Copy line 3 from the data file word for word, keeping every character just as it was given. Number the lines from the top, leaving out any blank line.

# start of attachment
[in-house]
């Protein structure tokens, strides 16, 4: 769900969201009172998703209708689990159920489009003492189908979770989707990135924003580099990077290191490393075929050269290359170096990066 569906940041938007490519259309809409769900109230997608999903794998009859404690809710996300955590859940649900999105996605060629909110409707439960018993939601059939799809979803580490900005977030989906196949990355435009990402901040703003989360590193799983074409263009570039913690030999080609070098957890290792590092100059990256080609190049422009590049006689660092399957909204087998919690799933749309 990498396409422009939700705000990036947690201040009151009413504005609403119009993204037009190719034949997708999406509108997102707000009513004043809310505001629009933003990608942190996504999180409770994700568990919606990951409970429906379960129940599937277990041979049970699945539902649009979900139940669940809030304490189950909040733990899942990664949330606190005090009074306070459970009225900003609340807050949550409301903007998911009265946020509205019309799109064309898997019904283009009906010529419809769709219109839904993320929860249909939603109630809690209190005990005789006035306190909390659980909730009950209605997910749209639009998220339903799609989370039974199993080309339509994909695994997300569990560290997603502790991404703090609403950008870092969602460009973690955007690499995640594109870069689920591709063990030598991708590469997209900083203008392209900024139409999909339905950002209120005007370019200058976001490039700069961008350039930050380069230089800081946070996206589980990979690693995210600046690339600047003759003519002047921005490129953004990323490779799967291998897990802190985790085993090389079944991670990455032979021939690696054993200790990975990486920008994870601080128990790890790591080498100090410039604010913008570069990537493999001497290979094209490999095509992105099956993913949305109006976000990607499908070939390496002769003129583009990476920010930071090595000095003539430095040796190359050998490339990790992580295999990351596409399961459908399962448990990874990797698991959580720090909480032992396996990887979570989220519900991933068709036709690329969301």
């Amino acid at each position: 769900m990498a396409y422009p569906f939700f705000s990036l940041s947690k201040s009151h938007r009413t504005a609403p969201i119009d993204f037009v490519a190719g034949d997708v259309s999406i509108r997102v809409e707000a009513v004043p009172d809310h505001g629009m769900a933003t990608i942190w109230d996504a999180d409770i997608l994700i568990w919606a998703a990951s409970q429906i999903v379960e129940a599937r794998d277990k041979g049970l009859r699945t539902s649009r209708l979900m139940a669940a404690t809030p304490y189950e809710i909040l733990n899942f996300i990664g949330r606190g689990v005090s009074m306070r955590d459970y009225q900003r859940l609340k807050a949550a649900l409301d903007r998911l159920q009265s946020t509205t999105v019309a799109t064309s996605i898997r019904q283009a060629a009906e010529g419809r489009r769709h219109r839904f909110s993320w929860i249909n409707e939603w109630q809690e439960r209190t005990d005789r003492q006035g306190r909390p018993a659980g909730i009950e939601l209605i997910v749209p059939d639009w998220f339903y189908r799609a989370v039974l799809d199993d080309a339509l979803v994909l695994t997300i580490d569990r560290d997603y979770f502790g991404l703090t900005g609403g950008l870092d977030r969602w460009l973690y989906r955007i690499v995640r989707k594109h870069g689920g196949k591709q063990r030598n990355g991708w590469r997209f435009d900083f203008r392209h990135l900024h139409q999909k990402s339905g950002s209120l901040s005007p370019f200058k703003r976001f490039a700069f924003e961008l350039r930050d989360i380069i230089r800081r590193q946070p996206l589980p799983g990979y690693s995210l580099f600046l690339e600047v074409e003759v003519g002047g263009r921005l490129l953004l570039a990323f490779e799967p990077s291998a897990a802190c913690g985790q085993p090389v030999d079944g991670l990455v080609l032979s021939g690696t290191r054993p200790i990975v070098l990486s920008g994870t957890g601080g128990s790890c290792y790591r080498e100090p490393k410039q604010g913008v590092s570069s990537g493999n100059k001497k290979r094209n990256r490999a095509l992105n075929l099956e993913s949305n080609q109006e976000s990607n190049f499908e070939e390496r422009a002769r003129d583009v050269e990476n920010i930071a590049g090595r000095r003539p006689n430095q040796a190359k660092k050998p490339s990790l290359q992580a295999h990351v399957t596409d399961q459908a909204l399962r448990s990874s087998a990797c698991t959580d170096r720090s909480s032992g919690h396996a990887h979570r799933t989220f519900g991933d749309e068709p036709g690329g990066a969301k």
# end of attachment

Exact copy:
């Amino acid at each position: 769900m990498a396409y422009p569906f939700f705000s990036l940041s947690k201040s009151h938007r009413t504005a609403p969201i119009d993204f037009v490519a190719g034949d997708v259309s999406i509108r997102v809409e707000a009513v004043p009172d809310h505001g629009m769900a933003t990608i942190w109230d996504a999180d409770i997608l994700i568990w919606a998703a990951s409970q429906i999903v379960e129940a599937r794998d277990k041979g049970l009859r699945t539902s649009r209708l979900m139940a669940a404690t809030p304490y189950e809710i909040l733990n899942f996300i990664g949330r606190g689990v005090s009074m306070r955590d459970y009225q900003r859940l609340k807050a949550a649900l409301d903007r998911l159920q009265s946020t509205t999105v019309a799109t064309s996605i898997r019904q283009a060629a009906e010529g419809r489009r769709h219109r839904f909110s993320w929860i249909n409707e939603w109630q809690e439960r209190t005990d005789r003492q006035g306190r909390p018993a659980g909730i009950e939601l209605i997910v749209p059939d639009w998220f339903y189908r799609a989370v039974l799809d199993d080309a339509l979803v994909l695994t997300i580490d569990r560290d997603y979770f502790g991404l703090t900005g609403g950008l870092d977030r969602w460009l973690y989906r955007i690499v995640r989707k594109h870069g689920g196949k591709q063990r030598n990355g991708w590469r997209f435009d900083f203008r392209h990135l900024h139409q999909k990402s339905g950002s209120l901040s005007p370019f200058k703003r976001f490039a700069f924003e961008l350039r930050d989360i380069i230089r800081r590193q946070p996206l589980p799983g990979y690693s995210l580099f600046l690339e600047v074409e003759v003519g002047g263009r921005l490129l953004l570039a990323f490779e799967p990077s291998a897990a802190c913690g985790q085993p090389v030999d079944g991670l990455v080609l032979s021939g690696t290191r054993p200790i990975v070098l990486s920008g994870t957890g601080g128990s790890c290792y790591r080498e100090p490393k410039q604010g913008v590092s570069s990537g493999n100059k001497k290979r094209n990256r490999a095509l992105n075929l099956e993913s949305n080609q109006e976000s990607n190049f499908e070939e390496r422009a002769r003129d583009v050269e990476n920010i930071a590049g090595r000095r003539p006689n430095q040796a190359k660092k050998p490339s990790l290359q992580a295999h990351v399957t596409d399961q459908a909204l399962r448990s990874s087998a990797c698991t959580d170096r720090s909480s032992g919690h396996a990887h979570r799933t989220f519900g991933d749309e068709p036709g690329g990066a969301k």